◐ Book Name: The Tenant of Wildfell Hall
◐ Author: Anne Brontë
◐ Genre: Literary Fiction
◐ Pages: 576
A woman with a mysterious past moves into a well-ordered neighbourhood with radical views on independence and personhood. Her presence causes ripples through the community. Meanwhile, a young man finds himself intrigued by her, and learns more of her story as they grow to know each other.
◐ Review: 5/5 ⭐
I have missed out on this treasure of a book my entire life, but now I am happily enlightened. What a beautiful, groundbreaking book, not only for present times, but even more so the time in which it was written.
One must note the difference in style between all three Brontë sisters, and Anne’s most of all. I mentioned previously of how it reminds me a little of Jane Austen, and so it does in a way. Anne introduces a wide cast of characters, all with struggles a modern audience can surely relate to.
The language Anne uses evokes a sense of the romantic, yet is rooted in realism. I am in love with the way she puts words together; she makes even the most mundane sentences sound indescribably beautiful.
The book begins in the present, when Helen Graham first moves into Wildfell Hall with her young son. She is reserved, giving no details of her past, yet outspoken with her opinions. This rankles her new, nosy neighbours, and gives rise to all sorts of wild speculations.
About a third of the way through, we have a flashback, when we finally learn what befell our poor Helen.
So what’s so scandalous about this book? Anne Brontë’s protagonist is a woman who leaves her abusive, alcoholic husband with her child, and manages to make her own living through selling her paintings. Imagine the uproar for the people of that time (both in the novel and it’s readers). How dare a woman attempt to live separate from her husband? And yet she does.
Helen is no saint, but she has risen to become one of my favourite protagonists of all time. In an era where a woman must marry or suffer, and then submit to her husband’s every whim, for Helen to slam the door in his face and refuse him his “conjugal rights” is a slap in the face to toxic patriarchy (I loved that scene). Another favourite is when she threatens another creep with a knife. Helen knows her worth, that’s for certain.
And her husband, the despicable Arthur Huntingdon, is no dark hero. Unlike Charlotte’s Mr. Rochester or Emily’s Heathcliff, Anne does not romanticise this man’s darkness in the least. He is portrayed as a horrible human, so callous to the ways he hurts his family and friends, and self-righteous to top it off, one can hardly mistake Anne’s meaning. Such men should never be romanticised. They are not redeemable.
Helen makes the mistake of believing herself pure and strong enough to be able to change him, and therein lies every woman’s tragedy who falls for the asshole she thinks she alone can save. Anne makes it abundantly clear that such an endeavour will only end in heartbreak and misery.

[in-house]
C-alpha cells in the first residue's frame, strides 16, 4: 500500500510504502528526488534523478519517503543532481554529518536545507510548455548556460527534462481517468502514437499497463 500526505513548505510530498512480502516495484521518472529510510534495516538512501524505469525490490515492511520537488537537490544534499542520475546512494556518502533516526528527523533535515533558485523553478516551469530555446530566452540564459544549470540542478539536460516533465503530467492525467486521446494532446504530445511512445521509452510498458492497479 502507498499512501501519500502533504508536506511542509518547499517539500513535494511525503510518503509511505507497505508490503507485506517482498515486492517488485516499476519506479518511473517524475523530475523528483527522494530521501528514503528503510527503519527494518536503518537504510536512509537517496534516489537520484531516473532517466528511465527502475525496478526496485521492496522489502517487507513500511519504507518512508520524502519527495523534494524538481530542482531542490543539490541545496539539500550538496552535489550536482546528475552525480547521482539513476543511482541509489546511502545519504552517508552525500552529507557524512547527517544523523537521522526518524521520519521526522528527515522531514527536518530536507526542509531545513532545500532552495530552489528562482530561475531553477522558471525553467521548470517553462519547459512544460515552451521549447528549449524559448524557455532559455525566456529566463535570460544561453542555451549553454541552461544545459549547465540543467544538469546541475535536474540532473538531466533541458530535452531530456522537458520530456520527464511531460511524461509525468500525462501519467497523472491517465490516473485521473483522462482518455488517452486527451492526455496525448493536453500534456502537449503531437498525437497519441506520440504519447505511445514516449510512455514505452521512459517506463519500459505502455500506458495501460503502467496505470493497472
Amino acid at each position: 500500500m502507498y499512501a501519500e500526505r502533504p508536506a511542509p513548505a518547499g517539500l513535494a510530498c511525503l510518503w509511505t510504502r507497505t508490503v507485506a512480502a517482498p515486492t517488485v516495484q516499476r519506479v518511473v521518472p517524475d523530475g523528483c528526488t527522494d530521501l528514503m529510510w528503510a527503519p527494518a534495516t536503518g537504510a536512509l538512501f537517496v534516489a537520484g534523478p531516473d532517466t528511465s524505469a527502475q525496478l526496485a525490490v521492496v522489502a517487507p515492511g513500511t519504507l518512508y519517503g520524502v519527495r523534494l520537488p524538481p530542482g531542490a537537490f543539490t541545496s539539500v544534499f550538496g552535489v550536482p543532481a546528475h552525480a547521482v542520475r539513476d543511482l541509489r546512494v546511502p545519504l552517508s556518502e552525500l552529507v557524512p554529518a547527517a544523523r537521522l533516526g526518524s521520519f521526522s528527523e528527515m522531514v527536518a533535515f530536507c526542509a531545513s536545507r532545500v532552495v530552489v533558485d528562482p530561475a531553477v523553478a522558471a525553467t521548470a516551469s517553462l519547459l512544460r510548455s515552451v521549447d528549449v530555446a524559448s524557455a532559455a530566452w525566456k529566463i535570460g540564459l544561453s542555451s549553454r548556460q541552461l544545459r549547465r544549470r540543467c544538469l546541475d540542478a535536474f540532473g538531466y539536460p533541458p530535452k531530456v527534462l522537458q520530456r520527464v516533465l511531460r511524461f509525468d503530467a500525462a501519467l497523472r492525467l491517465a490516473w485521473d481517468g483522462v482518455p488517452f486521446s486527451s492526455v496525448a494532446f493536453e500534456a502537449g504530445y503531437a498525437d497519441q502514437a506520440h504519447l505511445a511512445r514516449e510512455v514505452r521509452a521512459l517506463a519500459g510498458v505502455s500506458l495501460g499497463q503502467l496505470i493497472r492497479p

There is fairly little in the way of a plot. It is more introspective than plot-driven, which I sometimes prefer.
In short (or not, because when am I ever capable of conciseness?), read this book. Don’t wait as long as I did to enjoy such a literary masterpiece.
To represent a bad thing in its least offensive light is, doubtless, the most agreeable course for a writer of fiction to pursue; but is it the most honest, or the safest? Is it better to reveal the snares and pitfalls of life to the young and thoughtless traveller, or to cover them with branches and flowers? Oh, reader! if there were less of this delicate concealment of facts – this whispering, ‘Peace, peace,’ when there is no peace, there would be less of sin and misery to the young of both sexes who are left to wring their bitter knowledge from experience.
I was wearied to death with small talk—nothing wears me out like that. I cannot imagine how they can go on as they do.
Is it that they think it a duty to be continually talking,’ pursued she: ‘and so never pause to think, but fill up with aimless trifles and vain repetitions when subjects of real interest fail to present themselves, or do they really take a pleasure in such discourse?
There is such a thing as looking through a person’s eyes into the heart, and learning more of the height, and breadth, and depth of another’s soul in one hour than it might take you a lifetime to discover, if he or she were not disposed to reveal it, or if you had not the sense to understand it.
I hate talking where there is no exchange of ideas or sentiments, and no good given or received.
What are their thoughts to you or me, so long as we are satisfied with ourselves—and each other.
I would rather have your friendship than the love of any other woman in the world!
We shouldn’t always have what we want: it spoils the best of us, doesn’t it?
‘And if I,’ said she, ‘am young in years, I am old in sorrow;’
May not kindred spirits meet, and mingle in communion, whatever be the fate and circumstances of their earthly tenements?
If they can part our bodies, it is enough; in God’s name, let them not sunder our souls!
This rose is not so fragrant as a summer flower, but it has stood through hardships none of them could bear: the cold rain of winter has sufficed to nourish it, and its faint sun to warm it; the bleak winds have not blanched it, or broken its stem, and the keen frost has not blighted it. Look, it is still fresh and blooming as a flower can be, with the cold snow even now on its petals.—Will you have it?